Prices have been steadily higher in the fed cattle market over the past two weeks, as demand for higher-grading cattle is met with a tighter supply. Although the volume of spot cash cattle trade was relatively small last week it seems clear that higher prices are indicative of packer competition for the higher-quality offerings.
Adding to the narrative of the packers’ need to actively pursue quality cattle in the cash trade is the compression of their margins. Fed cattle were $1/cwt. higher last week just as the comprehensive cutout was $1.50/cwt. cheaper on weaker Select and No Roll values.
Choice, Prime and CAB (Premium Choice and Prime) carcasses continue to underperfom on the supply side of the ledger. Recent slight upticks in the Prime grade trend finally place those carcasses above 8% of the steer and heifer mix, but still 1 percentage point (ppt.) shy of a year ago. Stating it more clearly, the estimated Prime carcass tonnage two weeks ago was 8% compared to the same week in 2021.
These conditions prompt carcass premium spreads to widen even further than their anticipated fall highs. The USDA reports the average Prime grid premium is currently at $33/cwt., record-high in our database starting in 2006. The CAB grid premium has been slower to adjust, recently moving up $0.38/cwt. to average $5.02/cwt. The highest CAB grid value this week is reported at $10/cwt. by USDA.
The price gap between the CAB and Choice carcass cutout values narrowed by $3.31/cwt. last week to $19.15/cwt. Resting just below last week’s value the CAB carcass premium is near it’s widest year-to-date. This mid-October spike has proven characteristic in each of the past three years.
Price trends have been mixed across the carcass in recent days with ribeyes and tenderloins receiving expected seasonal interest, largely underpinning cutout values along with chuck rolls and chuck flap meat. Both strip and short loins have also trended seasonally, meaning that they’ve cheapened substantially to reach year-to-date lows. Beef buyers will benefit greatly by considering the spot market opportunity. Wholesale CAB strip loins are currently pricing at $6.68/lb. versus $9.30/lb. for heavy rib roasts. The price spread between the two may continue to widen in the next week if the trend holds true to past years.
Certified Angus Beef ® Brand Sales Second Largest on Record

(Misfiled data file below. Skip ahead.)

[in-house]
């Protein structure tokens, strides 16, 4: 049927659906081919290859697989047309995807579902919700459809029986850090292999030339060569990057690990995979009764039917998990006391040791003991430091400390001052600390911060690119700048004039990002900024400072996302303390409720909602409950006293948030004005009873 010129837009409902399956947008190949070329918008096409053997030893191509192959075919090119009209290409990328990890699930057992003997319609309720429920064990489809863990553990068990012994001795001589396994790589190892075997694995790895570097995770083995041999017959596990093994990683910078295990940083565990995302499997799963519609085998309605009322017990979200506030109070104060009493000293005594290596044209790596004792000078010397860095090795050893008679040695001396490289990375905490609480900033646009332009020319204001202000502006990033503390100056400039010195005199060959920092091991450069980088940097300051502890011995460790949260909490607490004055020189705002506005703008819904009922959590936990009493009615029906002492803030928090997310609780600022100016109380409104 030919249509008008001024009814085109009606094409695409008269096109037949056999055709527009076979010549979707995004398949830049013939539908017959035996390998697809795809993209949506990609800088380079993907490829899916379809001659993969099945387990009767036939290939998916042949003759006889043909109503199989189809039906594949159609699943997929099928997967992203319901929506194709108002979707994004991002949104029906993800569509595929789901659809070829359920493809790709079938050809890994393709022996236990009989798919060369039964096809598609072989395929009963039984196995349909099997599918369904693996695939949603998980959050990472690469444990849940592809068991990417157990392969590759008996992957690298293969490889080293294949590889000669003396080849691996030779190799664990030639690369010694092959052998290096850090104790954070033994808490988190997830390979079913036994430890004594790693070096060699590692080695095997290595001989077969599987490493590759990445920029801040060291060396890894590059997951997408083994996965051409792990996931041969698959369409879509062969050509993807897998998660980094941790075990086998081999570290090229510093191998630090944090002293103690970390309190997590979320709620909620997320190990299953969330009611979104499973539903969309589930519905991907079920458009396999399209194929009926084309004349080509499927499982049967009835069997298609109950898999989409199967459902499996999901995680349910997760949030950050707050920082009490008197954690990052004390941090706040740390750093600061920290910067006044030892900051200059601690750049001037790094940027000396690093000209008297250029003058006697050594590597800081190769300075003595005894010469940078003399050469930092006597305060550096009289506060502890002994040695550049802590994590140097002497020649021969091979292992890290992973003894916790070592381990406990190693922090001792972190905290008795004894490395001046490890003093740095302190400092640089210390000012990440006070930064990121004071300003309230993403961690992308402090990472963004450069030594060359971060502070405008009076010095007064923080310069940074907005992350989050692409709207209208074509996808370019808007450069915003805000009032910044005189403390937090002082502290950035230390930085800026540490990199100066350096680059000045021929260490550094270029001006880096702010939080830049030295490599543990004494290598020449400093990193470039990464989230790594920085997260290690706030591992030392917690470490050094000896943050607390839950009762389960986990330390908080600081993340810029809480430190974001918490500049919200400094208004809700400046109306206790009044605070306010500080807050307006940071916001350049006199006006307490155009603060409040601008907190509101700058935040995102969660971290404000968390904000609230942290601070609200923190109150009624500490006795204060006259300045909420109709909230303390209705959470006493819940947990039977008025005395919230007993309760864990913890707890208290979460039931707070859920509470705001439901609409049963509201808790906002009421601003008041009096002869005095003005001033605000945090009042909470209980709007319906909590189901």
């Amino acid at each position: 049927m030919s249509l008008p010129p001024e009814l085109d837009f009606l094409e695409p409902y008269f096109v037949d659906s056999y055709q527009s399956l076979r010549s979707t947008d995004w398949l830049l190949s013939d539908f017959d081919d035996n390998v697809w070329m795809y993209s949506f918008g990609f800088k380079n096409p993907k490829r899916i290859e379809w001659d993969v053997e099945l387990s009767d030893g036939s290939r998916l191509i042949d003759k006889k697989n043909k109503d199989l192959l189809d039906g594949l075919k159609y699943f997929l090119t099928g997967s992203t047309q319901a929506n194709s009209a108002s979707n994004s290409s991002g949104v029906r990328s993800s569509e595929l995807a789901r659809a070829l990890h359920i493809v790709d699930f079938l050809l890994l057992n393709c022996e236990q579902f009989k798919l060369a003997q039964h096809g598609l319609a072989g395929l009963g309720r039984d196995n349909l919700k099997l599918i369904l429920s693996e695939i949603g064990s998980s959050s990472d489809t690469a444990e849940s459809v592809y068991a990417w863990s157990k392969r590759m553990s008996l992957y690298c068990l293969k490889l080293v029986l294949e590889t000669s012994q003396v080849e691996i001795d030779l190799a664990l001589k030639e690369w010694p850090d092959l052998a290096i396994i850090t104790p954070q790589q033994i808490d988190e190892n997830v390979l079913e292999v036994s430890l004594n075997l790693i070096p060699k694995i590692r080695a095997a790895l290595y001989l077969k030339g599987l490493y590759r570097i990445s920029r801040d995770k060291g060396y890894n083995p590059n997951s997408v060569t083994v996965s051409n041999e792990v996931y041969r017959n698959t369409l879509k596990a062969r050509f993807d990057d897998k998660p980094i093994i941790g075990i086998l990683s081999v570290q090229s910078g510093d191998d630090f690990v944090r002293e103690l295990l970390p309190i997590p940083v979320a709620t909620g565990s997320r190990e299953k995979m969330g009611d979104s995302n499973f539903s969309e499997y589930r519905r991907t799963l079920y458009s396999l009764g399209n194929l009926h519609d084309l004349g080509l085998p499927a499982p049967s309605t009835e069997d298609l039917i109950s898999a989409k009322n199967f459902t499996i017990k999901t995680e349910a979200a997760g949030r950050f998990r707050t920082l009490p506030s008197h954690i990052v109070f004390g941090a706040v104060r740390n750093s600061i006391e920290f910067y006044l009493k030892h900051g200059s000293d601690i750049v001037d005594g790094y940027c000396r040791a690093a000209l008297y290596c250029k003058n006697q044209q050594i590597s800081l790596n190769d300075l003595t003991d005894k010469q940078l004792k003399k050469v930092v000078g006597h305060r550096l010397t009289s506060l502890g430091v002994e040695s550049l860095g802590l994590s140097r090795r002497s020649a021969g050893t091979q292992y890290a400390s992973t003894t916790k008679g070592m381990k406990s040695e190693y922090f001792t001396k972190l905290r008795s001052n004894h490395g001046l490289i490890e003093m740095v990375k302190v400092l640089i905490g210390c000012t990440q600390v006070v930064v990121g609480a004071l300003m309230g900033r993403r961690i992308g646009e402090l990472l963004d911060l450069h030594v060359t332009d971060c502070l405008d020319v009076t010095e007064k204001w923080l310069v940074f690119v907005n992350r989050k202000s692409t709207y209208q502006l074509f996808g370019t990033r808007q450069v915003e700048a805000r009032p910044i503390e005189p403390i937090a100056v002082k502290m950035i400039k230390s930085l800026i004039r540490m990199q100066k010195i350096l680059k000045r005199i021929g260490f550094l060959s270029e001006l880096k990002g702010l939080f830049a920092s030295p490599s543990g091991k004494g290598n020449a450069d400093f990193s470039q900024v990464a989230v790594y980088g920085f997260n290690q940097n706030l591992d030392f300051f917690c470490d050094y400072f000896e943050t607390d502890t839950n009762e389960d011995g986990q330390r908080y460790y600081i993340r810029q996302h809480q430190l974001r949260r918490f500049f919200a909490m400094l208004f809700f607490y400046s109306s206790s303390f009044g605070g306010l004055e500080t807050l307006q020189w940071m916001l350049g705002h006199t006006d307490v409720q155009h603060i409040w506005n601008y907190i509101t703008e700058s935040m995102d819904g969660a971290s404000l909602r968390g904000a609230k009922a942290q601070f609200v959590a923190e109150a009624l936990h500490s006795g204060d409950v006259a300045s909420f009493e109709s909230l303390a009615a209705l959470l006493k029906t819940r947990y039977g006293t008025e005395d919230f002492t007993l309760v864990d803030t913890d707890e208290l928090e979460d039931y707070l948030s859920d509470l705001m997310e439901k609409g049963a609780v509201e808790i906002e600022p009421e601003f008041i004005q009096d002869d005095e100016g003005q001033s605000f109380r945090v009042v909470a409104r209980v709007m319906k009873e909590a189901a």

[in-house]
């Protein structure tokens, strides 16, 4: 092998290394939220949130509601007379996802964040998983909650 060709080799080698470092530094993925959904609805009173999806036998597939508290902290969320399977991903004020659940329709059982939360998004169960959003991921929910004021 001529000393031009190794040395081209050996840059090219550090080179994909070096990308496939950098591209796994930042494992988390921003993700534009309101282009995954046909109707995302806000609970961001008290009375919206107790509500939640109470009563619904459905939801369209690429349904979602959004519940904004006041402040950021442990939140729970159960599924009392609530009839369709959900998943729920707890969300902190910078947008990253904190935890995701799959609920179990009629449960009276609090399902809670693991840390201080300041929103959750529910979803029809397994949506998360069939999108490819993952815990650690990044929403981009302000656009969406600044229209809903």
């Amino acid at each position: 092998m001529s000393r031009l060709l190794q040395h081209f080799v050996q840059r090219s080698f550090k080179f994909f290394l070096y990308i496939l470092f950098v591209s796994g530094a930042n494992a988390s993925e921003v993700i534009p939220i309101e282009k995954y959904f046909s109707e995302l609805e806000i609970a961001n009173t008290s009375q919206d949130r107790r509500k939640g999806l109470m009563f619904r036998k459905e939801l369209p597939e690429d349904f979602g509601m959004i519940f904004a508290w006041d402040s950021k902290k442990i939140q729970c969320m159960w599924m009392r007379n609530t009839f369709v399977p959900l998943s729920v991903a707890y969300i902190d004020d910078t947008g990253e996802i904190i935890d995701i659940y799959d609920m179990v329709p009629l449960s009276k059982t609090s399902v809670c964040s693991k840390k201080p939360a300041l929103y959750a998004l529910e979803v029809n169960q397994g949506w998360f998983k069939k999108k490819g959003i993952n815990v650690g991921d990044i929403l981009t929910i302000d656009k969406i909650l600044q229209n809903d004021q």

At the conclusion of our fiscal year it’s exciting to report the rebuilding of CAB product sales following two challenging supply years. The brand recorded the second largest ever sales volume in fiscal 2022 with total sales culminating in 1.234 billion pounds, a 1.6% increase on the prior year. The sum was narrowly below the brand’s 2019 record 1.25 billion pounds sold.
Total cattle supply improvement offered a helping hand with CAB licensed packers identifying 16.38 million fed cattle eligible for the brand. That’s 70% of steers and heifers meeting the Angus-type live animal requirement, 1.7% more cattle than a year ago.
Lower industry-wide marbling trends have been and continue to be a theme in 2022, slightly depressing the share of eligible carcasses meeting the Premium Choice and Prime marbling specification. Placed in historical context, the 35.5% carcass acceptance rate for the brand is more than double that of 15 years ago, just a step behind the record pace set a year ago. The 1.3 ppt decline in accepted carcasses resulted in a net decline of 2.2% of total certified head count.
The smaller certified carcass count for the year was more than compensated through increased carcass utilization. Licensed packers stepped up to merchandise 3.4% more pounds of branded product from each CAB carcass for the year to pull the net annual sales volume higher by 1.6% in 2022. This was the brand’s seventh year to surpass 1 billion pounds.
Sales of this magnitude are made possible through the 16,000 licensed restaurants and grocery stores featuring Certified Angus Beef ® brand in their beef offering. Domestic sales found a more even distribution in 2022, in similar fashion to 2021, as the restaurant trade normalized and CAB sales grew 10.4% in foodservice.
International sales have grown to encompass 53 countries. Highlight export markets in fiscal 2022 included three of the top five markets that each grew by more than 24%, including Canada, Mexico and Taiwan.
The year ahead promises to be challenging with demand certain to be sharp in a consumer market that is driven by taste and quality. There will, no doubt, be times when supplies derived from a smaller 2022 calf crop will struggle to fulfill CAB demand at a pace equal to the year we’ve just recorded. This spells opportunity, especially through seasonal spikes in the carcass quality price spreads for cattlemen merchandizing fed cattle designed to fit the brand.
Read More CAB Insider
Prime Carcass Tonnage Set to Decline
Most recent USDA quality grade data updates carcass grading trends through May 19. This is precisely the week on the calendar at which the percentage of carcasses meeting USDA Prime marbling levels have sharply decreased in each of the past three years.
Lighter Carcass Weights and Shrinking Supply
Now, we’re well into the second quarter of 2023, but backing up to the first of the year, there have been two overriding trends in the fed cattle supply. The first of which has been those fewer headcounts that we’ve seen harvested on a weekly basis, down about 2.7% year to date as well.
Value Cuts and Thin Meats Lead
Current carcass values are being underpinned by positive price moves from several carcass cuts, and we’ve just named a few. The classic spring price rally from ribs is in a counter-seasonal pattern and strips are modestly sideways. End users are seeking value items to partially offset shorter supplies and higher prices.